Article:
From Mapping to Management: A Revision of Soybean Caterpillar Pest Information for U.S. Soybean
By Erin Hodgson, Ph.D., and Anders Huseth, Ph.D.
There never seems to be a dull summer when you’re an extension entomologist of field crops. Like Coolio said, there is always “sumpin’ new” happening in agriculture. Fluctuating pest populations and invasive species make our jobs interesting. Add in new chemistries and technology updates, and it’s hard to keep up with everything.
When a pest does establish and become a problem, we want to provide accurate identification and timely management recommendations. Unfortunately, many of our tried-and-true resources are becoming out of date. New extension folks have been especially frustrated by a lack of current resources. In particular, there is not enough current information on caterpillars feeding in soybean, though these pests are becoming more economically important in the U.S. and around the world. So, a few of us decided to create an update for some of the most prominent species in U.S. soybean. We represent five states spread across the nation: Florida, Iowa, Louisiana, Minnesota, and North Carolina.
To start, we surveyed field crop entomologists in all soybean-growing states to better understand current pest occurrence and abundance in soybean (approximately 83 million acres). We compiled data from all 31 soybean-producing states during the winter of 2020. Data indicated five species that consistently bubbled to the top of the list: green cloverworm (Hypena scabra), soybean looper (Chrysodeixis includens), corn earworm (Helicoverpa zea), velvetbean caterpillar (Anticarsia gemmatalis), and painted lady (Vanessa cardui, also known as thistle caterpillar in its larval form).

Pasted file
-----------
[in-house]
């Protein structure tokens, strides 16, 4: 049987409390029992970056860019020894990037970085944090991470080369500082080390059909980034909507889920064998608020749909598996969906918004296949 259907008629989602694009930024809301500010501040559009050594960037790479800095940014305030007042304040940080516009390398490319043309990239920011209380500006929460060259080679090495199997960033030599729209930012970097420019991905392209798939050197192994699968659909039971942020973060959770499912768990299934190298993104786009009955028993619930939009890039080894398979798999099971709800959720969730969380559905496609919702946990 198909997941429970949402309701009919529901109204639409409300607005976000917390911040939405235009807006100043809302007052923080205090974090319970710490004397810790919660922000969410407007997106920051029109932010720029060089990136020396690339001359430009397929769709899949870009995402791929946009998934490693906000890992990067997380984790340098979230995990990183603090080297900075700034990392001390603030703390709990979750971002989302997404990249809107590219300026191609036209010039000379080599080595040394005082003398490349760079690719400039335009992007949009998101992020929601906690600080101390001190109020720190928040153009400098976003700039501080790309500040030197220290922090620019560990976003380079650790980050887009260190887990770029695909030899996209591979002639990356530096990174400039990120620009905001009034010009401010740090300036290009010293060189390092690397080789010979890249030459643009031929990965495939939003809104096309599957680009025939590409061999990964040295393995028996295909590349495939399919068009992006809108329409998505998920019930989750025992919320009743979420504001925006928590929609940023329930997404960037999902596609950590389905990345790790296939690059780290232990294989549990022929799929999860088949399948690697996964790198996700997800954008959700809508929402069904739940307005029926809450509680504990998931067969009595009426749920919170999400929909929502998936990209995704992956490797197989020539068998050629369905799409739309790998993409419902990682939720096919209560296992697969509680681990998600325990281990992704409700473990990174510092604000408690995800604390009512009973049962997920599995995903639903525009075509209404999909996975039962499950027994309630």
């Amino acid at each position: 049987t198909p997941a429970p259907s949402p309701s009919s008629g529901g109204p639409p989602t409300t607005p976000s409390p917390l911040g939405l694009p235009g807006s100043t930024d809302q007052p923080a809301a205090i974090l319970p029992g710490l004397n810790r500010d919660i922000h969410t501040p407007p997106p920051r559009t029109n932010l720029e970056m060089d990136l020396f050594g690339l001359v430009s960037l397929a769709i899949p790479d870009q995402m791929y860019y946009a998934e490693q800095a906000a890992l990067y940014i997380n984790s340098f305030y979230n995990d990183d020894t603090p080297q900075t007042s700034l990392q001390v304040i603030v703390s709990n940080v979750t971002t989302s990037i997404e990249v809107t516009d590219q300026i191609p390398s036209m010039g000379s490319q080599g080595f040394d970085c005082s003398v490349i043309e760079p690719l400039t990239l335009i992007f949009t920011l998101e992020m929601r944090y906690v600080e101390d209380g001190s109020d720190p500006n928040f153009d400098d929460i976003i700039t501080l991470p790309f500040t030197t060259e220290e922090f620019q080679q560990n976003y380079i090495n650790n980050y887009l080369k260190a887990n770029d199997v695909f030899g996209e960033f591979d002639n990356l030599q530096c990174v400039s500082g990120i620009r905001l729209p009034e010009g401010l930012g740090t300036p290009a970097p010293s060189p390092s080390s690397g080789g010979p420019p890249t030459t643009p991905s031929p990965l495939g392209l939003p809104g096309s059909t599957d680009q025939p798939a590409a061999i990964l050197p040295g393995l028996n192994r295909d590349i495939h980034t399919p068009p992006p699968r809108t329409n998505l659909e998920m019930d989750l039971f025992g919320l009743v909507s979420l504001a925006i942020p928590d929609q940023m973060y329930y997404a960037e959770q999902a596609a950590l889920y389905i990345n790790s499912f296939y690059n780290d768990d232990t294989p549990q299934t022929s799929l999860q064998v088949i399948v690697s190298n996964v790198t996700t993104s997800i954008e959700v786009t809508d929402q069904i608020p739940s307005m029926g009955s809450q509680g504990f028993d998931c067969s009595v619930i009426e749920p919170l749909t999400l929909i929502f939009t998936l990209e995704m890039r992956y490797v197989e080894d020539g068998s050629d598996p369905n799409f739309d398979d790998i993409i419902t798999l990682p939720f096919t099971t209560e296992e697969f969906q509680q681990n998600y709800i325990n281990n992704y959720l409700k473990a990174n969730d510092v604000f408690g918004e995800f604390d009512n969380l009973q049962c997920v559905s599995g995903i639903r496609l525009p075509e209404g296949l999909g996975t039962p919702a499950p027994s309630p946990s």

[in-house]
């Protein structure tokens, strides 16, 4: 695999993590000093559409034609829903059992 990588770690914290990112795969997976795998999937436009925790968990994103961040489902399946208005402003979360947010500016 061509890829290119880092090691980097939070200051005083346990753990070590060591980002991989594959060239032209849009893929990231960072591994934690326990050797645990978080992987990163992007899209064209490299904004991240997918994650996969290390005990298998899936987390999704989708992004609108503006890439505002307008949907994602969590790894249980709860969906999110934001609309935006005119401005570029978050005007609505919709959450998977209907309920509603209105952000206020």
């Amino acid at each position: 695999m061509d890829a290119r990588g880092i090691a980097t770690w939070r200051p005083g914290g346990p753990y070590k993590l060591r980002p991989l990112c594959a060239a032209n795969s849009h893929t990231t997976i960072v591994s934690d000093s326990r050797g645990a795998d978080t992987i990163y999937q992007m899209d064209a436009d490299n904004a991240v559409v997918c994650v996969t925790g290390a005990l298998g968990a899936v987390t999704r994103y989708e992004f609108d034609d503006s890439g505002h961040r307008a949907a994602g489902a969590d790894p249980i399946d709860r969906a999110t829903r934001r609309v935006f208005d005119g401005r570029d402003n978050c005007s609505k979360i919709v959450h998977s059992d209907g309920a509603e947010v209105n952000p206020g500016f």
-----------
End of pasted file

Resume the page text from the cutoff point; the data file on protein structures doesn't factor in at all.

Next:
After summarizing survey information, we decided to write profiles on these species to improve identification, distribution, and scouting guidelines. Our group used older research and recent field observations to develop profiles of these key pests. Last, we wanted to focus on management, especially highlighting insecticide resistance issues starting to become prominent in some states. The results of this work are shared in two articles published earlier this year in the Journal of Integrated Pest Management—one on identification and biology and another on distribution and population persistence—with a third article still in the works.
Results from our survey provide a contemporary assessment of distribution and persistence of lepidopterans in soybean. Like the aforementioned rap artist says, field crop extension entomology is a “fantastic voyage,” and we hope the articles help provide updated information for caterpillar identification and management.
Journal of Integrated Pest Management
Erin Hodgson, Ph.D., is a professor and extension entomologist at Iowa State University. Email: email@example.com. Anders Huseth, Ph.D., is an assistant professor and extension specialist at North Carolina State University. Email: firstname.lastname@example.org.